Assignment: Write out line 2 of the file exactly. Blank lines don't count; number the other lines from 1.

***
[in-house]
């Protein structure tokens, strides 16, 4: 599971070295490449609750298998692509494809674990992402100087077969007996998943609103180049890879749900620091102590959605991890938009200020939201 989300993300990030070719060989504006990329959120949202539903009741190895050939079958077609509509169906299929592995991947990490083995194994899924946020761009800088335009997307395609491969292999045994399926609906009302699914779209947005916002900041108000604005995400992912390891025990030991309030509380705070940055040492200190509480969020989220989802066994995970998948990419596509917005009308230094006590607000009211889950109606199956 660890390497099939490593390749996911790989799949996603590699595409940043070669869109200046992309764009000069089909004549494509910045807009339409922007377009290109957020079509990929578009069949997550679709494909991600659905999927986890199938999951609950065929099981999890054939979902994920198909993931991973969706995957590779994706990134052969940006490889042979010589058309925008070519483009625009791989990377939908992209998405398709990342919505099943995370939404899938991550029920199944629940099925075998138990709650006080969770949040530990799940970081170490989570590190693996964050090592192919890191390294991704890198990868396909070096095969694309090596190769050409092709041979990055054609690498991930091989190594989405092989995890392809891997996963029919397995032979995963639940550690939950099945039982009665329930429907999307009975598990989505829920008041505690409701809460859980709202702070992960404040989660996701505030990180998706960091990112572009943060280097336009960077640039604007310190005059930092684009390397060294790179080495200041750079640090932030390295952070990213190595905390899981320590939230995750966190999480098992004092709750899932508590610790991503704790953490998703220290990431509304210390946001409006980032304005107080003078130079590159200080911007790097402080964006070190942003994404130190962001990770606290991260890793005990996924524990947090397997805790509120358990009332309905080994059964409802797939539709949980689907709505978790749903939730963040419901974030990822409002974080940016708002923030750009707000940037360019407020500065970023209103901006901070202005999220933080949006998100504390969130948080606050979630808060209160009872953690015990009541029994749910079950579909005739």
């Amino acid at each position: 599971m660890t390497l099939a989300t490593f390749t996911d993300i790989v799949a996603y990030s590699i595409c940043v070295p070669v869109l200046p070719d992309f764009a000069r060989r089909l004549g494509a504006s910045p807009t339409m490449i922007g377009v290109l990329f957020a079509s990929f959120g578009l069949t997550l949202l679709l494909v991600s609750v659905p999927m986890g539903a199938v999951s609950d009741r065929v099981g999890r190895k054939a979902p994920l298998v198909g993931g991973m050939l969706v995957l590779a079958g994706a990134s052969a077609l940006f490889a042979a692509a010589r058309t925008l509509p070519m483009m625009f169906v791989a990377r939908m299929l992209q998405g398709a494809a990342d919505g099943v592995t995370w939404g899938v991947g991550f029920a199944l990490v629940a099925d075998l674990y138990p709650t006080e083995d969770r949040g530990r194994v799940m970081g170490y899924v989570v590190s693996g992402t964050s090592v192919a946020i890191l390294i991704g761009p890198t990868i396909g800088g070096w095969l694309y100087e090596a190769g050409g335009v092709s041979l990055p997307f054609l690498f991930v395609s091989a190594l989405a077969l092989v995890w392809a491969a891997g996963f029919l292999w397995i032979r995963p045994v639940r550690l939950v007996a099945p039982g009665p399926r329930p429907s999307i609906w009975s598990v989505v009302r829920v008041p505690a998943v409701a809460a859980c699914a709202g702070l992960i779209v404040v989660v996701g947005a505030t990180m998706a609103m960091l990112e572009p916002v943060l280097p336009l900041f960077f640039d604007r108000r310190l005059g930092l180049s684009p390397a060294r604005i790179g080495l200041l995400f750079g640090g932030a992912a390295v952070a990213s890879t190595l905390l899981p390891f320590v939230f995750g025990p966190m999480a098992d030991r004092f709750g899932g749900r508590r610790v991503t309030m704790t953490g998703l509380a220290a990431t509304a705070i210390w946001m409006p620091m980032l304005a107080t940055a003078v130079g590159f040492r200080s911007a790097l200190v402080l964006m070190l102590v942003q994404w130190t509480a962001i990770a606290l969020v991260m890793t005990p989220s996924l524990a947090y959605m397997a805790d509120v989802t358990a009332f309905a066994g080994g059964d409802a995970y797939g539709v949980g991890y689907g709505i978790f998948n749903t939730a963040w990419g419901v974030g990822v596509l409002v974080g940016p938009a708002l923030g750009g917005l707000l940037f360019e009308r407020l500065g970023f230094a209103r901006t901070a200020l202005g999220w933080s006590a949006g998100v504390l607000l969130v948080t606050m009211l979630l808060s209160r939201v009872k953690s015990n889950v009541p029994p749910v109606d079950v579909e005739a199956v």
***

């Protein structure tokens, strides 16, 4: 599971070295490449609750298998692509494809674990992402100087077969007996998943609103180049890879749900620091102590959605991890938009200020939201 989300993300990030070719060989504006990329959120949202539903009741190895050939079958077609509509169906299929592995991947990490083995194994899924946020761009800088335009997307395609491969292999045994399926609906009302699914779209947005916002900041108000604005995400992912390891025990030991309030509380705070940055040492200190509480969020989220989802066994995970998948990419596509917005009308230094006590607000009211889950109606199956 660890390497099939490593390749996911790989799949996603590699595409940043070669869109200046992309764009000069089909004549494509910045807009339409922007377009290109957020079509990929578009069949997550679709494909991600659905999927986890199938999951609950065929099981999890054939979902994920198909993931991973969706995957590779994706990134052969940006490889042979010589058309925008070519483009625009791989990377939908992209998405398709990342919505099943995370939404899938991550029920199944629940099925075998138990709650006080969770949040530990799940970081170490989570590190693996964050090592192919890191390294991704890198990868396909070096095969694309090596190769050409092709041979990055054609690498991930091989190594989405092989995890392809891997996963029919397995032979995963639940550690939950099945039982009665329930429907999307009975598990989505829920008041505690409701809460859980709202702070992960404040989660996701505030990180998706960091990112572009943060280097336009960077640039604007310190005059930092684009390397060294790179080495200041750079640090932030390295952070990213190595905390899981320590939230995750966190999480098992004092709750899932508590610790991503704790953490998703220290990431509304210390946001409006980032304005107080003078130079590159200080911007790097402080964006070190942003994404130190962001990770606290991260890793005990996924524990947090397997805790509120358990009332309905080994059964409802797939539709949980689907709505978790749903939730963040419901974030990822409002974080940016708002923030750009707000940037360019407020500065970023209103901006901070202005999220933080949006998100504390969130948080606050979630808060209160009872953690015990009541029994749910079950579909005739």